Originally Posted by LilGreenBooger
Driving is a privilege, not a right. You don't own your license, it's the property of the state, and can be revoked at any time if you can't follow the very simple rules of the road. Such is the case as well for your vehicle registration documents.
Driving is not a necessity. I know people with epilepsy that can not drive, but still make it to work every day.
In Texas statutes for the driver license (521.001 6b
) the definition for the term "License" for the chapter includes:
"the privilege of a person to operate a motor vehicle regardless of whether that person holds a driver license.
Essentially stating that the statutes acknowledge that non-commercial operation of a motor vehicle is considered okay, by definition, without a driver's license.
So, there is no actual law down here requiring drivers to have a license for non-commercial motor vehicle operation. Though the common belief is otherwise, and you won't get a straight answer from either the administrative or legislative branches. I've tried to get this clarified and been sent chasing my tail as they each sent me to the other for the answer. I eventually tried the judicial branch, but found the court had no jurisdiction in the matter and wouldn't hear the case. (I had cancelled and surrendered the state-issued license, then waited until I was ticketed for it and took it to court. The case was dismissed. I then re-applied for a license and carry one, going along to get along.)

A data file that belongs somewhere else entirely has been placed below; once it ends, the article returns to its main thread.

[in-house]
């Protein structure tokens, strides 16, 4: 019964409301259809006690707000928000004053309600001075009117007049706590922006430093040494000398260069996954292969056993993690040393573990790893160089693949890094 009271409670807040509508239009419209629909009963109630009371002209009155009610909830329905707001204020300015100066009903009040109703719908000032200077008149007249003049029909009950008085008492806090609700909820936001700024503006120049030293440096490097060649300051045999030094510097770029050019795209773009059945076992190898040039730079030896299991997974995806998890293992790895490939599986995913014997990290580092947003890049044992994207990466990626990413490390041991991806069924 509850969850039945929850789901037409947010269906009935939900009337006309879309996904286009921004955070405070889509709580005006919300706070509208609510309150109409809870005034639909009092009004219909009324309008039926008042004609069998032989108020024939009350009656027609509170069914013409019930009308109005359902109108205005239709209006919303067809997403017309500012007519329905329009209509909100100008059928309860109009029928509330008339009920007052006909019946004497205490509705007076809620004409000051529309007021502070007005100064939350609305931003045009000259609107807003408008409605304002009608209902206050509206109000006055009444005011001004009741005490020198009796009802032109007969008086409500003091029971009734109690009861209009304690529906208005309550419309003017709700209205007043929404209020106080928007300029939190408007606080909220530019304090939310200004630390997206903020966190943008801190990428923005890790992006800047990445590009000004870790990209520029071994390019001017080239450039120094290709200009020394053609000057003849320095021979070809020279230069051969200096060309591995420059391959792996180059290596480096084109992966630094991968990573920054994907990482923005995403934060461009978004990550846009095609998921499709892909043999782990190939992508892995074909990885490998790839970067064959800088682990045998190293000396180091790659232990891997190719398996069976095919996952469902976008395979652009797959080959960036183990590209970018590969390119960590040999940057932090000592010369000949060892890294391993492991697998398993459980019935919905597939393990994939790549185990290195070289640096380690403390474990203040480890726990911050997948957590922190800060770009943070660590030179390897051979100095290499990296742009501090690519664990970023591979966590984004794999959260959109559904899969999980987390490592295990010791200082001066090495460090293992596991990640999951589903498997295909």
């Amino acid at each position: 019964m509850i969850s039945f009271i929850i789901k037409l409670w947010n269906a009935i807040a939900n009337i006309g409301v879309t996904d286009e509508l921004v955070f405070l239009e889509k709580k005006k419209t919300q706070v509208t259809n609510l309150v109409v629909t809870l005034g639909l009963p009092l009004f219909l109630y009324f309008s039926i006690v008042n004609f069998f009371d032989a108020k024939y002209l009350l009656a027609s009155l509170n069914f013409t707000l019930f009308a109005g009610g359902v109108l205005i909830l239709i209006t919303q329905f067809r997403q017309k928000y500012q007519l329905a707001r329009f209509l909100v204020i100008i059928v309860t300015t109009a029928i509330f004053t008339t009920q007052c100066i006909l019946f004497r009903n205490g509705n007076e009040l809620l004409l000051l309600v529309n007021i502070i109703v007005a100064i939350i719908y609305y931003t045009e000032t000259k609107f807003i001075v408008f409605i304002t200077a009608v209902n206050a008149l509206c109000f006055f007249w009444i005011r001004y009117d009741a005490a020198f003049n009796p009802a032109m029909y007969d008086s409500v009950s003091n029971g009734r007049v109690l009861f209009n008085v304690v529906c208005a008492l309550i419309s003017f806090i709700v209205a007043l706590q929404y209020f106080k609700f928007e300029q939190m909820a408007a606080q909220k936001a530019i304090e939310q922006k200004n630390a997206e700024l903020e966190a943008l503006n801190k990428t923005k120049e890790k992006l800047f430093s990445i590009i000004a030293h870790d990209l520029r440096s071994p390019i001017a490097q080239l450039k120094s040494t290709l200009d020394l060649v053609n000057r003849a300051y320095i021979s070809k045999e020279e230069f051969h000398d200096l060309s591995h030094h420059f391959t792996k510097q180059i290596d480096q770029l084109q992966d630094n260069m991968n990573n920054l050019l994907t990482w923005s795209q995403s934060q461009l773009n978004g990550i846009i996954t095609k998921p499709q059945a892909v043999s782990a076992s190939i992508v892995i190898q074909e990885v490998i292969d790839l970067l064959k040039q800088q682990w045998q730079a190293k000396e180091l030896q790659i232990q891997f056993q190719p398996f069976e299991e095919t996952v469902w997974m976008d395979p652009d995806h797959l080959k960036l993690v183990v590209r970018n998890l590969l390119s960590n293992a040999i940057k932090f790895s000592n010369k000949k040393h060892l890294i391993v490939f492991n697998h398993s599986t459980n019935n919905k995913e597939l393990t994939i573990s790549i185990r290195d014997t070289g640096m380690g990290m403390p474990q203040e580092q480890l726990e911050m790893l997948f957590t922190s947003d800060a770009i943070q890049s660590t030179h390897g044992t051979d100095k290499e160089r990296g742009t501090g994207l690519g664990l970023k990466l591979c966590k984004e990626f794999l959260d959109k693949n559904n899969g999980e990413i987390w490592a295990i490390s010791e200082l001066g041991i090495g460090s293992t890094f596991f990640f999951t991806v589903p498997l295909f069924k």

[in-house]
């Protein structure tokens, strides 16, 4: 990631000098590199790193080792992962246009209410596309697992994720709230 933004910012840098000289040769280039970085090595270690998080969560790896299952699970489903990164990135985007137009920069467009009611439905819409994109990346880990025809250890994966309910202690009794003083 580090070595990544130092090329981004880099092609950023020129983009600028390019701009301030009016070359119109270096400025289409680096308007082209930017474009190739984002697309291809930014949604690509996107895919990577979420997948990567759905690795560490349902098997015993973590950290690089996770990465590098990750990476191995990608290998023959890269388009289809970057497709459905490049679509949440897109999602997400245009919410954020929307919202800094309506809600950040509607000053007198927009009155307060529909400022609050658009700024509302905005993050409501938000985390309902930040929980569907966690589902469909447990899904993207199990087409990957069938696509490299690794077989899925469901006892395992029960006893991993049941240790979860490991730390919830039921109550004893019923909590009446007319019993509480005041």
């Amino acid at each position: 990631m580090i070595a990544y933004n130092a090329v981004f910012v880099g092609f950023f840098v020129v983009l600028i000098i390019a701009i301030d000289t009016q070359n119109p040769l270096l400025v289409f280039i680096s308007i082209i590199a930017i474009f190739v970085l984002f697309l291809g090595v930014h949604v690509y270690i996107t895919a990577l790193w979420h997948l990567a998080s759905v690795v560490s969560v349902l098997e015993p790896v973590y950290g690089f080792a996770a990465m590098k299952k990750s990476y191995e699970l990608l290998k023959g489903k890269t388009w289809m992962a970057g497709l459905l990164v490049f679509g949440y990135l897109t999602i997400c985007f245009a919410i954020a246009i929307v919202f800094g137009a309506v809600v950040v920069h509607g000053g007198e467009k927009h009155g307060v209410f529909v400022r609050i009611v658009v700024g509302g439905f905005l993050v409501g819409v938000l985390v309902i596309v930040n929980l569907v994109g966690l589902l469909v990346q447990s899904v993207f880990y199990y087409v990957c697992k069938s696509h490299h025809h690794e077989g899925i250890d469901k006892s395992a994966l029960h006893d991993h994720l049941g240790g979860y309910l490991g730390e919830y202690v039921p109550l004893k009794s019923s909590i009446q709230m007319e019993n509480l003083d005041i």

This grand folly of research over several years led me to the conclusion that the federal constitution prohibits states from enacting laws that would impair the liberty of a citizen. So, it may be that there is no requirement for a license for "ordinary" use of the roads. I've seen reference to commercial use described as "extraordinary use" of the road, which the state can regulate, license, etc.
This may also explain, from a legal perspective, why insurance companies write motorcycle policies for owners who don't have motorcycle endorsements.